chert fragments are commonly found in the dumps at               cave entrance is locked and not accessible to the public.]
abandoned lead and zinc mines.                                       Galena Mining and Historical Museum.—Check out
    Calcite.—Calcite (calcium carbonate, CaCO3) is the           the mineral and fossil specimens at this museum, located
primary constituent of limestone and is therefore one of         in the old train depot, 319 W. 7th, Galena, KS 66739 (316)
the most common                                                  783-2192.
minerals in Kansas.                                                  Baxter Springs Historical Museum.—Located on
Generally it is                                                  historic U.S. Highway 66 (now called U.S. 69 Alternate),
white or colorless,                                              Baxter Springs is the oldest cowtown in Kansas. The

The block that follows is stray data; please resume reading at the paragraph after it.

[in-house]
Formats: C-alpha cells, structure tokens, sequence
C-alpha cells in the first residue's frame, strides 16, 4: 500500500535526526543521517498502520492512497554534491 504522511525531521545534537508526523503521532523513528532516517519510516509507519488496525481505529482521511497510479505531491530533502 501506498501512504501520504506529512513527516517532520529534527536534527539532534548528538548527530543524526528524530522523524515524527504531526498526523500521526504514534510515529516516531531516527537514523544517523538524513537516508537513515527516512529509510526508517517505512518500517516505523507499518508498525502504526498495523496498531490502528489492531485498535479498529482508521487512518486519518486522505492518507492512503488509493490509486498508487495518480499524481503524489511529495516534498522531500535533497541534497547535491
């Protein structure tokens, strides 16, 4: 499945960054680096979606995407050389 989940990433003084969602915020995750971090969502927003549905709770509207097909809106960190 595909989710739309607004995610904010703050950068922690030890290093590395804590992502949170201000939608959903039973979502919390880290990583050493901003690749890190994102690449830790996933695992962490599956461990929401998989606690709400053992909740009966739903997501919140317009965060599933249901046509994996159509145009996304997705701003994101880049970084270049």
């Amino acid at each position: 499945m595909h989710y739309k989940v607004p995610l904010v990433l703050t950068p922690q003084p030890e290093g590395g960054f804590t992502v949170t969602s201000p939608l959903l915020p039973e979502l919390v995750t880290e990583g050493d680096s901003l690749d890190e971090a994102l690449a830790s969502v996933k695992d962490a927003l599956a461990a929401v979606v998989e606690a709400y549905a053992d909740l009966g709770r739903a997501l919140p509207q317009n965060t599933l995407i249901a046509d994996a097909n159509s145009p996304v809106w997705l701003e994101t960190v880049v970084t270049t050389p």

but it may be tinted                                             Historical Museum at Eighth and East Avenues contains a
gray, red, green, or                                             variety of historical exhibits including a full-scale replica
blue. It can be                                                  of a lead and zinc mine. The museum is open on week-
scratched with a                                                 ends year round and at various times during the week
knife but not with a                                             (316) 856-2385.
fingernail. Among                                                    Spring River Wildlife Area.—This wildlife refuge is
the finest calcite                                               situated along the western edge of the Ozark Plateau, three
crystals in Kansas      Calcite from Cherokee County.            miles east and a quarter mile north of U.S. Highway 69.
are those from the                                               This 424-acre area includes Ozark hardwood forest, native